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Pope Francis, flanked by Vatican spokesperson Greg Burke, listens to a journalist's question during a press conference aboard of the flight to Rome at the end of his two-day visit to Ireland, Sunday, Aug. 26, 2018. (AP Photo/Gregorio Borgia, Pool)

Pope: Parents of gay kids shouldn't condemn them


KNOCK, Ireland (AP) — Pope Francis says parents of gay children shouldn't condemn them, ignore their orientation or throw them out of the house. Rather, he says they should pray, talk and try to understand.

Speaking to reporters after closing out a Catholic family rally in Ireland, Francis said: "There have always been gay people and people with homosexual tendencies."

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Francis was asked what he would tell a father of a child who just came out as gay. Francis said he would first suggest prayer.

"Don't condemn. Dialogue. Understand, give the child space so he or she can express themselves."

Francis said it might be necessary seek psychiatric help if a child begins to exhibit "worrisome" traits, but that it's something else if an adult comes out as gay.

He urged parents not to respond with silence. "Ignoring child with this tendency shows a lack of motherhood and fatherhood."

He said: "This child has the right to a family. And the family not throwing him out."

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The pope also defended his procedures to hold bishops accountable for covering up priestly sex abuse, saying a tribunal isn't necessary and that his ad-hoc approach works better.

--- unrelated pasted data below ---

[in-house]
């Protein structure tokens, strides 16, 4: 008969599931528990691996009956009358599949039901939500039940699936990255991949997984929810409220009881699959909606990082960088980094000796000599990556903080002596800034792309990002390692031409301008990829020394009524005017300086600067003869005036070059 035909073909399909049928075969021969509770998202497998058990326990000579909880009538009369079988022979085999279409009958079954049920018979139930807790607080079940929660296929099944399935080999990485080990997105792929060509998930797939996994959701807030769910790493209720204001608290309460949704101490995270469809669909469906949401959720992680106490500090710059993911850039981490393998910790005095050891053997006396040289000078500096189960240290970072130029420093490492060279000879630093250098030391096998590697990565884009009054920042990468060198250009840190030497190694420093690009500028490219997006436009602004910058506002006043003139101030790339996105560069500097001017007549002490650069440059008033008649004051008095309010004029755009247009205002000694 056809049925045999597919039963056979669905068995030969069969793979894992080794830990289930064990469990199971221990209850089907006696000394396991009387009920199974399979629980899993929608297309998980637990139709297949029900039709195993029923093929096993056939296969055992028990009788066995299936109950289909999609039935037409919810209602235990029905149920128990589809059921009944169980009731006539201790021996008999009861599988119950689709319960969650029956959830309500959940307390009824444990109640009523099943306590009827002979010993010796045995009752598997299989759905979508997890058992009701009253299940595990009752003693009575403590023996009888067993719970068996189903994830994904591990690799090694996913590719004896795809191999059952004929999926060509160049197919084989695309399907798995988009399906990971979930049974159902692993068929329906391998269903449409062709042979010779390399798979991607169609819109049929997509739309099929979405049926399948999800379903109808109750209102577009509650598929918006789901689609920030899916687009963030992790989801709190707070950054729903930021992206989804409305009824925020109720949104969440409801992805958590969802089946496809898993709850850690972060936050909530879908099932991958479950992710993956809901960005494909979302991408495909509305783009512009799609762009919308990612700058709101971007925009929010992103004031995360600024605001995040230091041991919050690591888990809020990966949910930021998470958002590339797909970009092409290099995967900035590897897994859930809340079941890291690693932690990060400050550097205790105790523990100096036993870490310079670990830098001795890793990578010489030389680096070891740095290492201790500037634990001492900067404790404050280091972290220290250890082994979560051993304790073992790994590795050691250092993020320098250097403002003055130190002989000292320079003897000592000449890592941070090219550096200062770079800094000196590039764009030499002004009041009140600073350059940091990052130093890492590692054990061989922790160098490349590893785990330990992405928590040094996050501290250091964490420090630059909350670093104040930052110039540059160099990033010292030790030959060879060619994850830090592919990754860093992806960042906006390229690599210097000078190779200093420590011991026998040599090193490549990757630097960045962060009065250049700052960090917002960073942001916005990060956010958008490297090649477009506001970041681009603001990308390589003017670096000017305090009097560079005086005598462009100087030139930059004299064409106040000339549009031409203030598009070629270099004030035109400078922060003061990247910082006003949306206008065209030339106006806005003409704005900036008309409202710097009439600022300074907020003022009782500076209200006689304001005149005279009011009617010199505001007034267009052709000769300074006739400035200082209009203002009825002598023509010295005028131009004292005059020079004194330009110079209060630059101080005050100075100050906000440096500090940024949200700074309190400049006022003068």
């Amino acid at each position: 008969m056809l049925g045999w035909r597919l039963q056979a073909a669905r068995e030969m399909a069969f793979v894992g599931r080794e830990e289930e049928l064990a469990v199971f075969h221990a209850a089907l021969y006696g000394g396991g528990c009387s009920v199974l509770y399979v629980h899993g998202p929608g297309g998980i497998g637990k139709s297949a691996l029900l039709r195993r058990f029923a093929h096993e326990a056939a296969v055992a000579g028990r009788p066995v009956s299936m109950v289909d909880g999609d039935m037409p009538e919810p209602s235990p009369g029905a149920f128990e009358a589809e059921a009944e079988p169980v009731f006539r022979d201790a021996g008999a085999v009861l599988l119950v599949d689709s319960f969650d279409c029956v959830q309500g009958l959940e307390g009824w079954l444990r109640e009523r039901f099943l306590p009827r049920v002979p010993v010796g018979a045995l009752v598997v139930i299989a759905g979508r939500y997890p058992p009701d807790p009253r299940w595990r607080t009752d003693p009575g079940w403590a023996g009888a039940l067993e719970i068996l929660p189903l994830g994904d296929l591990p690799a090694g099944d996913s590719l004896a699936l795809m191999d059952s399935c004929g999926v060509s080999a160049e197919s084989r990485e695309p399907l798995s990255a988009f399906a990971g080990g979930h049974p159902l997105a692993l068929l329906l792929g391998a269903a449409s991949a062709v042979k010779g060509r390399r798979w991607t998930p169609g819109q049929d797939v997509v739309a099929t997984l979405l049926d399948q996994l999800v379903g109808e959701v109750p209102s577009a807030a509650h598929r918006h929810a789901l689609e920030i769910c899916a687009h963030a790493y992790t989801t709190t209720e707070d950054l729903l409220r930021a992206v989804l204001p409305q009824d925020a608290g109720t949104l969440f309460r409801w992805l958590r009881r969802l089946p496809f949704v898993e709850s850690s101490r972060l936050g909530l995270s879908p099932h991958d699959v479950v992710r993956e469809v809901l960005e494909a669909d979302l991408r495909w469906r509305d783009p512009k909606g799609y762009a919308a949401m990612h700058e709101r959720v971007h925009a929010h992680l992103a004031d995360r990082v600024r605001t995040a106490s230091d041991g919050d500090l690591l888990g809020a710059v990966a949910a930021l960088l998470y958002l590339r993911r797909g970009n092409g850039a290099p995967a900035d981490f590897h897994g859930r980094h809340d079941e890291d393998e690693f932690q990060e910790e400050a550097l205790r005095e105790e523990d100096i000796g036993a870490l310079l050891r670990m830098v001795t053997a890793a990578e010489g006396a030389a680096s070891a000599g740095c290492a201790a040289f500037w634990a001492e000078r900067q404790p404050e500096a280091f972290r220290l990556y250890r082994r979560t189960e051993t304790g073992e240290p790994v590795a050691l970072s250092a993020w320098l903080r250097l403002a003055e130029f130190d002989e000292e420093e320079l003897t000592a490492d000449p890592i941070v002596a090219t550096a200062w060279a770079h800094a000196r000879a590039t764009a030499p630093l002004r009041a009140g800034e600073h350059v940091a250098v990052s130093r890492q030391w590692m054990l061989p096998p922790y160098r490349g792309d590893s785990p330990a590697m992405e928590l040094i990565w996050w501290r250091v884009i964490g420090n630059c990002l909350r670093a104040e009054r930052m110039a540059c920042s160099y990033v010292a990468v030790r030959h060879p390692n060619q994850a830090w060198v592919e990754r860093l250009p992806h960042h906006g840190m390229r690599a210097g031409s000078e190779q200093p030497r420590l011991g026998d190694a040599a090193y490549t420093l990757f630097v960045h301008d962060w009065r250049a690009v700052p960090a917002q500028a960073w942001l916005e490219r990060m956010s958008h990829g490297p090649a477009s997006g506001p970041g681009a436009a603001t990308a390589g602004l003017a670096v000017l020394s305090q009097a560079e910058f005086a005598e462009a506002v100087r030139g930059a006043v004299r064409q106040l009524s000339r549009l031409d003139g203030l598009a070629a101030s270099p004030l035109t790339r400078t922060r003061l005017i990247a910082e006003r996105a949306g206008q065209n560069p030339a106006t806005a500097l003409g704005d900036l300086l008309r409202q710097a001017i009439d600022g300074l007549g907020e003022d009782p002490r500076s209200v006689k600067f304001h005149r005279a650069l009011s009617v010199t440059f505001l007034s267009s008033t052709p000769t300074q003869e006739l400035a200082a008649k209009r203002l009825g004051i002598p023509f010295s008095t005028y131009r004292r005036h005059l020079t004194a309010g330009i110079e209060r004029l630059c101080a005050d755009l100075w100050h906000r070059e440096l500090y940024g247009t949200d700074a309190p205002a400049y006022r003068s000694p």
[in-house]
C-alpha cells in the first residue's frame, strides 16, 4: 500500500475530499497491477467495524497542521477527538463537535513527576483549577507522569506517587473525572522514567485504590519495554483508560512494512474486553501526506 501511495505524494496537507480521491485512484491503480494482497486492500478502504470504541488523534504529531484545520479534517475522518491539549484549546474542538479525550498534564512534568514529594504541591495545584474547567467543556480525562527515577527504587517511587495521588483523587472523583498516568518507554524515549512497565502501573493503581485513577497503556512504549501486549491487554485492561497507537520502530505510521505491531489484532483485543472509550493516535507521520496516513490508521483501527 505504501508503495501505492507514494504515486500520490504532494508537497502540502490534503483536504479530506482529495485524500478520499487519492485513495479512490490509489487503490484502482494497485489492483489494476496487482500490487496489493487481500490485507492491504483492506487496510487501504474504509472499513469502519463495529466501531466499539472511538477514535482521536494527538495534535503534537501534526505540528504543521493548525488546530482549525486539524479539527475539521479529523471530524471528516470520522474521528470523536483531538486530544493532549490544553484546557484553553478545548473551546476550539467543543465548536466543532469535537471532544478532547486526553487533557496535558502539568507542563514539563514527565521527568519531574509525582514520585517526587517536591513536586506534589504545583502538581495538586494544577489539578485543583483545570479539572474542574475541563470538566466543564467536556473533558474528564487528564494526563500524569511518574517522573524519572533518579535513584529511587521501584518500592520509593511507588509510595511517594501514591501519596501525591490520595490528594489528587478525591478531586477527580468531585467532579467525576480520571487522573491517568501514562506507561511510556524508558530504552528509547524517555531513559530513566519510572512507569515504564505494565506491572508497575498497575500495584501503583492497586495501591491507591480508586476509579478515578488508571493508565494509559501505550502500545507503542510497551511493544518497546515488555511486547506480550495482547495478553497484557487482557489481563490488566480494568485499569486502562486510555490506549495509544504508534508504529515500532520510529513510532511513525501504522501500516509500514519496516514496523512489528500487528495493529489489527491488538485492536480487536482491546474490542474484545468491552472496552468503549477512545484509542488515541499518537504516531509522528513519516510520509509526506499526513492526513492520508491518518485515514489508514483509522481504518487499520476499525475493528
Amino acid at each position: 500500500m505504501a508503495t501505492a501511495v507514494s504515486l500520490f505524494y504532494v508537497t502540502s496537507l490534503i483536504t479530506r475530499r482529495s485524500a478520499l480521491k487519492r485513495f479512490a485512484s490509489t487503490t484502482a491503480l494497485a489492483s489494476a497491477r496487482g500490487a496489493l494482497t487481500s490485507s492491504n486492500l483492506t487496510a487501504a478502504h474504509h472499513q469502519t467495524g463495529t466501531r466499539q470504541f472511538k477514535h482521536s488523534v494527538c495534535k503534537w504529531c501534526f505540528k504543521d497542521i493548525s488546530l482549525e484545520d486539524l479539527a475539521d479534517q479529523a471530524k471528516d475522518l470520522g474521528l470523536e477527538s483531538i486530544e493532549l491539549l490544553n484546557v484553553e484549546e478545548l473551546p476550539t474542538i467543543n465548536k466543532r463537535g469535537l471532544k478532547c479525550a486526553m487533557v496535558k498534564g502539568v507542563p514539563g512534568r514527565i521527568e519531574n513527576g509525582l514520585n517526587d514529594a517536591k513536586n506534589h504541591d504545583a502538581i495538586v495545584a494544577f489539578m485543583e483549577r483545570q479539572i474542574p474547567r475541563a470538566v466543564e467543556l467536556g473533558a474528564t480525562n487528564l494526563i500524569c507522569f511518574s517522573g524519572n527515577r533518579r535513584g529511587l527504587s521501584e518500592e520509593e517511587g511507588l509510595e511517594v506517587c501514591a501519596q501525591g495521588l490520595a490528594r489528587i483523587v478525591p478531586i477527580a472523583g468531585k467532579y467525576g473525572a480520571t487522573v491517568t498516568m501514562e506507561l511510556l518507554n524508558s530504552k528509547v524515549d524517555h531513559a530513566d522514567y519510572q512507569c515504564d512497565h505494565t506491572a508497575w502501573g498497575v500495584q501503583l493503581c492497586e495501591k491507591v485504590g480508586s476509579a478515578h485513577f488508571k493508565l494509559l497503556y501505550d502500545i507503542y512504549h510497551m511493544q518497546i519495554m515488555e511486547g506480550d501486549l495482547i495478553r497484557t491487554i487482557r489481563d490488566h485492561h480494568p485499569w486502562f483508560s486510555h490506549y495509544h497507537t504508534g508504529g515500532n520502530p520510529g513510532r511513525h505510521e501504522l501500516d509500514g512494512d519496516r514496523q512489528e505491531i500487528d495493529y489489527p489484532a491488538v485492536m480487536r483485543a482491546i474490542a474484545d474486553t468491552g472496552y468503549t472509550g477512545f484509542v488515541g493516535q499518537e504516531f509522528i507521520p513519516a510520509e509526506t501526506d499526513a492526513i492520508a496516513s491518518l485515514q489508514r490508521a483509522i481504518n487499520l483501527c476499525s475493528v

Francis was asked en route home from Ireland on Sunday about demands from abuse survivors to implement his 2015 decision to create a tribunal section inside the Vatican to judge negligent bishops.

Francis scrapped the idea in 2016 and instead laid out legal procedures to use the existing Vatican bureaucracy to investigate complaints, and then for a college of legal experts to weigh in and advise the pope.

Francis said a full-fledged tribunal "wasn't viable or convenient because of the different cultures of the bishops who must be judged." Instead, he said the ad-hoc jury system "works better" and that "several" bishops had already been judged.

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He declined to confirm or deny claims by the Vatican's retired U.S. ambassador that he briefed the pope in 2013 about sexual misconduct allegations against disgraced ex-Cardinal Theodore McCarrick.

Francis said the 11-page text by Archbishop Carlo Maria Vigano, which reads as a homophobic manifesto and attack on Francis allies in parts, "speaks for itself" and that he wouldn't comment on it.

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